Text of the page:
Then it is sometimes averred that there is evidence that those baptised by the Lord's apostles were true believers. Mark the emphasis on the true. It is evident that there were untrue believers. So for instance John 2:23-25. Another case is in Acts 8, in the person of Simon Magus whose believing was of the same kind as those in John 2. In Acts 8:12, we read of some who "believed Philip preaching the things of the Kingdom of God, and the name of Jesus Christ". Consequent on their believing "they were baptised, both men and women". But note how distinct Simon Magus is kept by the Holy Spirit, in this scripture, from those other believers. Of him it is written, "Then Simon himself believed also; and when he was baptised he continued with Philip, and wondered, beholding the miracles and signs which were done". The apostle Peter later said of him in this same chapter, "thou hast neither part nor lot in this matter". With all this there is no declaration that his baptism was not valid which we might have expected if baptism is only valid when applied to certain persons.

I might also say here that baptists say that the baptism of the Spirit does not do away with the necessity for water baptism but is a reason for it. Granting the first part of this promise, is it not significant that the true believers in Acts 8, were baptised before they received the Holy Spirit? Philip preached unto them the things concerning the kingdom of God and they were brought out of their system of an intermixed corruption of Judaism and Paganism and into the kingdom on earth, by baptism, before they were incorporated into the assembly - the body of Christ - by the gift of the Holy Ghost. Simon Magus, carried along by the manifestation of the power of the Lord Jesus through His servant Philip, acknowledged Christ's authority by being baptised. By baptism he was dissociated, professedly, from the sphere which formerly exercised authority over him and brought under the authority - the Lordship of Christ. This was entirely irrespective of any work which may, or may not, have been going on in his soul.

A few words now as the mode of baptism. Without a doubt immersion does carry with it the significance of burial to our western minds, accustomed as they are to disposing of a deceased body by putting it under the ground. The proper thought of burial is to "put out sight" in the east they did this by putting the remains in a tomb, erected in some cases on the ground, not necessarily under the ground.

There is a case in scripture of people being baptised who were not immersed and also of people being immersed who were not 'baptised.' I refer to the passage of the Red Sea by the Israelites "they went into the midst of the sea upon the dry ground", whilst their pursuers who "went in after them to the midst of the sea" were overthrown therein by the Lord and the "waters returned and covered them". Exodus 14:22-28.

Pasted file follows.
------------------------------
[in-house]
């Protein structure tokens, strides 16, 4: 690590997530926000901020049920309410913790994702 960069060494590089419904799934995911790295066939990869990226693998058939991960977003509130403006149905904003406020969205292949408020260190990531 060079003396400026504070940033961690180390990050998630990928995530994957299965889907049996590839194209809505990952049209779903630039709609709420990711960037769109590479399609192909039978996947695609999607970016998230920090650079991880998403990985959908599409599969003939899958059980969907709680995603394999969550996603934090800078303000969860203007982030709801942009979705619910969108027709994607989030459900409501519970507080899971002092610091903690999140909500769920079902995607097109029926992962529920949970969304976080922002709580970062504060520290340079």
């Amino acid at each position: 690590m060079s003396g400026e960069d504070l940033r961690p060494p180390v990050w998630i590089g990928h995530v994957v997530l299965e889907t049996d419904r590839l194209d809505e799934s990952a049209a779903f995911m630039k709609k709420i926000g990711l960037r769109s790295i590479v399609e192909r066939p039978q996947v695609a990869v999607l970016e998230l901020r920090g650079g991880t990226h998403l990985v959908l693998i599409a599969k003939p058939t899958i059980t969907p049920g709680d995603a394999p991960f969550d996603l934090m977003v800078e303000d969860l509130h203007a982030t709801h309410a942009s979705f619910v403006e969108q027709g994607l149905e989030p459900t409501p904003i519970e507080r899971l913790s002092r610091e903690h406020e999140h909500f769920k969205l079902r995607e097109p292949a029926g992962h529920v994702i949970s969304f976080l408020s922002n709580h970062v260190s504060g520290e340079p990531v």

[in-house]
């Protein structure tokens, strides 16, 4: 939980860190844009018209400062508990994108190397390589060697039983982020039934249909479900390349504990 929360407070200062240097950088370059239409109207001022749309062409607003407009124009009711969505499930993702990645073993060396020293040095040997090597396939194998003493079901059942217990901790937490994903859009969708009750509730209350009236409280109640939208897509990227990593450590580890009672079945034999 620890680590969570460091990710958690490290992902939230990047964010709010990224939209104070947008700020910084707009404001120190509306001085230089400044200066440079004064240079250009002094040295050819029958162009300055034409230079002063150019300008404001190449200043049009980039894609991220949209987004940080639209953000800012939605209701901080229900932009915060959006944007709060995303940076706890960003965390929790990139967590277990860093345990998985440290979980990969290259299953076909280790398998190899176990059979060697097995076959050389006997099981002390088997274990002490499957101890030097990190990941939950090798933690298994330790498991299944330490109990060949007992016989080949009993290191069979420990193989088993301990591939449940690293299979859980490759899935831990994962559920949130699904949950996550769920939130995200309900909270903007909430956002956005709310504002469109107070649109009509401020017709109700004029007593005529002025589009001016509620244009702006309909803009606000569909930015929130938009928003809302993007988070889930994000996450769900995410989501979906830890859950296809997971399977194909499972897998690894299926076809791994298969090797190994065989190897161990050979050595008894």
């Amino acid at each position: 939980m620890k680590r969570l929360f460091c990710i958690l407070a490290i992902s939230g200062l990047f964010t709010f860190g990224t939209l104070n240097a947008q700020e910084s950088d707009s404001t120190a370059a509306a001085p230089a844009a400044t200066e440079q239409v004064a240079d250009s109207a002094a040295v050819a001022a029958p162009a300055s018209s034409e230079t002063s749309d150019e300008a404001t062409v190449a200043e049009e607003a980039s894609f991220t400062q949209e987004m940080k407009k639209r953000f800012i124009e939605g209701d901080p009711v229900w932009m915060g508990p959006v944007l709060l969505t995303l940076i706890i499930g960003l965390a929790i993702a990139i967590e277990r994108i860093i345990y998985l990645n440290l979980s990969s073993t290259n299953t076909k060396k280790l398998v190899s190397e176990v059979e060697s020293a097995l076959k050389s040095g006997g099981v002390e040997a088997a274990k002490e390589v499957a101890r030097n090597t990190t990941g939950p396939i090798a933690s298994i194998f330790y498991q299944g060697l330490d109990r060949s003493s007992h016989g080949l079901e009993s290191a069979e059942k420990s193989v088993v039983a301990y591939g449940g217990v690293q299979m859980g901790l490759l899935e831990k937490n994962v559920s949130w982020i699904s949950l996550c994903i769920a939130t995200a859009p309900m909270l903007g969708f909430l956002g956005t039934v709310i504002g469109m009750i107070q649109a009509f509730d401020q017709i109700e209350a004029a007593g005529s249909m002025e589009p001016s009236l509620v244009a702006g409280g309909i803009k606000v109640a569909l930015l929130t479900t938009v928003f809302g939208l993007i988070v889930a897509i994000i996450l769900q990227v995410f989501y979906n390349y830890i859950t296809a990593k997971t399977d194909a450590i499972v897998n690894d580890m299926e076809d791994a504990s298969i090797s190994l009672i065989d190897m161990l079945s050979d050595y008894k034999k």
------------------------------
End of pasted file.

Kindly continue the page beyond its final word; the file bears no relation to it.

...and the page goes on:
Let us remember that scripture does not tell us how much water should be used. Romans 6 to which reference is often made does not speak of "the mode of baptism" but of the significance of baptism. The apostle Paul does not say anywhere that baptism is an external sign of an internal reality, as baptists everywhere teach. The word used in the Greek for baptise, according to Young, signifies "pouring out on" or "putting into" so there seems equal ground here for sprinkling or immersion. As to the mode, I, personally, would immerse. Another has said "I would immerse if I could got enough water. But if not, I would take as much water as I could get and pour it over the person being baptised". However, let us keep in mind that Romans 6 teaches the significance of baptism. A significance it has whenever, wherever, by whomsoever, and to whomsoever, it is applied. (More on this later.)

Baptists whilst making so much of baptism for believers only, generally say "of course baptism does not save". How does this stand in the light of the Lord's own words already referred to in Mark 16, "He that believes and is baptised shall be saved". Note also Acts 2:38, 40-41, "Save yourselves ... they that gladly received his word were baptised". See also 1 Peter 3:21 "The like figure whereunto baptism doth now save us". So there is salvation by baptism!

Baptism is Christ's institution representing dying - in a figure, and is the appointed way for a Jew or a Gentile to get out of his native sphere of Judaism or Paganism and to enter into the faith - Christianity, that divine system, set up of God, on earth. The salvation for the Jew, by baptism, was to be brought out of his place over which the governmental judgment of God was hanging. The salvation is governmental and not eternal and heavenly as I have before said. When the testimony of Peter had been heard on the day of Pentecost, the hearers said. "Men and brethren, what shall we do?" Peter's answer was, "Repent and be baptised everyone of you in the name of Jesus Christ for the remission of sins, and you shall receive the gift of the Holy Ghost. For the promise is to you, and to your children, and to all that are afar off, even as many as the Lord your God shall call". Notice this "... unto your children" and then, "And with many other words did he testify and exhort, saying, Save yourselves from this untoward generation". The outcome was that they that "gladly received his word were baptised".